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Submitted by martin on Mon, 05/12/2011 - 08:02

Resolution on the eurozone crisis from AWL NC 04/12/11


Click here to download as pdf.

1. There is a serious risk of some countries crashing out of the eurozone, or the eurozone collapsing altogether.

2. Such collapse would seize up the global credit markets through which capitalism feeds and breathes in the same way that the Lehman Brothers collapse did in September 2008, only on a much greater scale. It would have global impact, especially in Europe, and including on economies not in the euro.

3. For the labour movement and the left to rejoice at the collapse, because it is bad for capitalism, would be foolish. The break-up of capitalist Europe into a bearpit of countries very closely intertwined economically, yet erecting walls between themselves and competing without restraint, offers additional obstacles and dangers for the working class, not advances.

4. Under threat of this collapse, in the next days or weeks the leaders of the eurozone may move to drastic new measures.

5. It foolish for the labour movement and the left to make ourselves humble helpers for one or another Euro-capitalist rescue scheme. All the capitalist rescue schemes will involve harsh cuts and privatisations, even if and maybe especially if they also include more benign moves such as the issue of eurobonds, greater fiscal unity, and more economic powers for the European Parliament. And all may be hopeless anyway.

6. The specifically eurozone part of the global capitalist crisis stems in large part from the inbuilt inadequacy and clumsiness of a "unification of Europe" which is only a quarter-unification and is managed from above, bureaucratically, and within neo-liberal dogmas, by patchwork compromises between capitalist clusters which simultaneously, like all capitalists, compete viciously. The euro was mismanaged from the start, pushed through on the 1990s wave of capitalist triumphalism.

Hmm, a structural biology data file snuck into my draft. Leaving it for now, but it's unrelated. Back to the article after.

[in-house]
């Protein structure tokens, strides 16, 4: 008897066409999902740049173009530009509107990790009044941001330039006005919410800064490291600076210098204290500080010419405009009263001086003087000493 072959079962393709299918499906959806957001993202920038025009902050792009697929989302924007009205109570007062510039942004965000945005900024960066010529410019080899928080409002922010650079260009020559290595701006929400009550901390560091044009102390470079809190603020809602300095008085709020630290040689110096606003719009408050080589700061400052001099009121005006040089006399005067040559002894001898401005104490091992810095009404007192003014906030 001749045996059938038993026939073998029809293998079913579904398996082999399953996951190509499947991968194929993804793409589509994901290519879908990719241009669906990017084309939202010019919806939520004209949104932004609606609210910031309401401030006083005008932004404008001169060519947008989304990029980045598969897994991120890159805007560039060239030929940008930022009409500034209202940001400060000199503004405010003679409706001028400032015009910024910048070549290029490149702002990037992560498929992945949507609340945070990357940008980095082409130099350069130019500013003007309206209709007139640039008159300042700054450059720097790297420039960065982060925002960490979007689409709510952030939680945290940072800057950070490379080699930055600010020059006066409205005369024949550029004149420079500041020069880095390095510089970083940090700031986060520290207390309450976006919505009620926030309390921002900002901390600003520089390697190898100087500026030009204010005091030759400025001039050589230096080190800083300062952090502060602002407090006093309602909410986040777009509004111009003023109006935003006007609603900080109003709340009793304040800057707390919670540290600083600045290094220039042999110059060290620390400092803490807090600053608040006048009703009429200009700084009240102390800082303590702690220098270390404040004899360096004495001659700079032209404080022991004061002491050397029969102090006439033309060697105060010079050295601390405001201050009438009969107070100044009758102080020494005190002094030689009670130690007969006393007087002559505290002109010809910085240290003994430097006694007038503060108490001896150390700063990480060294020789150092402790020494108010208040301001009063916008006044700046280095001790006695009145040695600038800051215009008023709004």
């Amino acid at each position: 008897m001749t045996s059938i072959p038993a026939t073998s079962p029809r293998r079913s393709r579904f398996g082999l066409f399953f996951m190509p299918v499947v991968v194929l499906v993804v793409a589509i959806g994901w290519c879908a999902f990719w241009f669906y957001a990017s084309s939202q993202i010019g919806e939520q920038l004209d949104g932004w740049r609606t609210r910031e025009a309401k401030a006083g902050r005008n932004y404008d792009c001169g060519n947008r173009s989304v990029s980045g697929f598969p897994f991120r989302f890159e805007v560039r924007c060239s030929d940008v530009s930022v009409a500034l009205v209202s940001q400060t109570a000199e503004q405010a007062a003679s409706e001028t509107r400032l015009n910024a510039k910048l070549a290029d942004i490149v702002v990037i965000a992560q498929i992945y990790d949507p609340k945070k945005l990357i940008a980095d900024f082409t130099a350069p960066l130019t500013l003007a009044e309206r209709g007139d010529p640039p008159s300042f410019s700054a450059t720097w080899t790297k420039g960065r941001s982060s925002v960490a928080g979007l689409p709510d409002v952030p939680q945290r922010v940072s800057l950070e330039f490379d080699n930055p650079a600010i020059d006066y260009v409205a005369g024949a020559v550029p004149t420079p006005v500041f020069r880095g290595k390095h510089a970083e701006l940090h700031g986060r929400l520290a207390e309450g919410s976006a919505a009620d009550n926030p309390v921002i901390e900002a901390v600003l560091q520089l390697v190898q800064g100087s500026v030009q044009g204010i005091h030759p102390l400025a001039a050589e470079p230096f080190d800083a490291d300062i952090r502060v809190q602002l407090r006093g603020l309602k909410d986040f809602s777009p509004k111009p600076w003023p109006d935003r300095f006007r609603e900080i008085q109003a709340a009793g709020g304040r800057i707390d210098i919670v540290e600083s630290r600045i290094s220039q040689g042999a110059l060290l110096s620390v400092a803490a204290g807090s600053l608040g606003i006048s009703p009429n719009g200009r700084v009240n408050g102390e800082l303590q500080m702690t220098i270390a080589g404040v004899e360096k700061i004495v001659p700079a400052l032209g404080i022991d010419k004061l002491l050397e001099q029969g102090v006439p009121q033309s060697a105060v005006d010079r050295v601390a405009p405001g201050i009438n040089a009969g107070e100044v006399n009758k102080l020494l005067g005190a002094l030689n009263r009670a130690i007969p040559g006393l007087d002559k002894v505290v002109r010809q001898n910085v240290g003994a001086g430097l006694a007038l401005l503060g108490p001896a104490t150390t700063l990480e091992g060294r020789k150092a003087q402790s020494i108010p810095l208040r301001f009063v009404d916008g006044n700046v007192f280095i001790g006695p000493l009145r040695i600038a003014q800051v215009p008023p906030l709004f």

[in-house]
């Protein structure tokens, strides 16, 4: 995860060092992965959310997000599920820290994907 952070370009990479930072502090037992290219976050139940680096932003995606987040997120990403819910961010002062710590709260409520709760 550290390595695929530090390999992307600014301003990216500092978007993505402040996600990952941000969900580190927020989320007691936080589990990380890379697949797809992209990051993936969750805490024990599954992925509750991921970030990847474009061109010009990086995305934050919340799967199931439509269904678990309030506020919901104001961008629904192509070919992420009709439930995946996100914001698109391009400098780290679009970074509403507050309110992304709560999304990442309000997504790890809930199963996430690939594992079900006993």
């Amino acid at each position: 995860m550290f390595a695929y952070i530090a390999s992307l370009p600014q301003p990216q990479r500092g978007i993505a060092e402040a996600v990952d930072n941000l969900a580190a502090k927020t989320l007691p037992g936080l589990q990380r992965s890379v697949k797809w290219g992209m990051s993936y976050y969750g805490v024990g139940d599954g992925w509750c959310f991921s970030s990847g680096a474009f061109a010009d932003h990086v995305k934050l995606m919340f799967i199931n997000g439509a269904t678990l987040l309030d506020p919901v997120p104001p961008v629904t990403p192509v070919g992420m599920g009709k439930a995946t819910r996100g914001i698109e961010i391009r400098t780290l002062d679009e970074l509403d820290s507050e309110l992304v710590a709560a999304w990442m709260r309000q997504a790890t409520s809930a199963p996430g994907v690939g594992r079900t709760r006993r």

7. Eighty-eight years ago Leon Trotsky wrote: "To the toiling masses of Europe it is becoming ever clearer that the bourgeoisie is incapable of solving the basic problems of restoring Europe's economic life. The slogan: ‘A Workers' and Peasants' Government' is designed to meet the growing attempts of the workers to find a way out by, their own efforts. It has now become necessary to point out this avenue of salvation more concretely, namely, to assert that only in the closest economic co-operation of the peoples of Europe lies the avenue of salvation for our continent from economic decay..." That is true today, too.

8. We, the labour movement and the left, need our own plan for the reconstruction of Europe in the interests of the working class, based on social ownership and control of the great accumulations of productive wealth and in the first place of the banks, on workers' control of economic life against the domination of the global markets, and on social levelling-up across the continent.

9. We are far from that. The European TUC calls only for "Eurobonds to facilitate investments for sustainable jobs", "a financial transactions tax", and "fair taxation". The "Party of European Socialists", the Europe-wide link-up of social-democratic and Labour Parties, held a special conference on 25-26 November in Brussels, but produced no better ideas. Several of the social-democratic leaders — in Greece, in Spain, and in Portugal, until very recently — have been in government pushing through the cuts-and-privatisation "answer" to the crisis, against working-class resistance. The far left, too, has mostly said little about the eurozone crisis, other than to mention it as yet another example of the generic crisis-ridden character of capitalism.

10. It is the job of the AWL to be a pioneer in developing a voice in the European labour movement calling for workers' unity across Europe with a common programme to remake European unity. We should prioritise resolutions on Europe and our programme at trade union conferences this year, in consultation with the Industrial Committee.

11. A workers' government in Greece would pose demands on the eurozone, but, short of a very rapid and simultaneous development of class struggle across the continent, would probably have no choice but to default on Greece's historic debt and quit the eurozone. Its prospects would still depend on the development of solidarity and class struggle across the continent. The converse logic does not hold. Default and exit by a bourgeois Greek government would not unleash any necessary logic pushing Greece to the left. For the Greek workers, the slogan must be: no sacrifices, in euro or in drachma. For the workers of Europe: solidarity with the Greek workers; make the rich pay for their crisis, not the European working class.

(Amendments incorporated: in point 11, to add " make the rich pay for their crisis, not the European working class" (BR); in point 10, to add "We should prioritise resolutions on Europe and our programme at trade union conferences this year, in consultation with the Industrial Committee" (JBx)).

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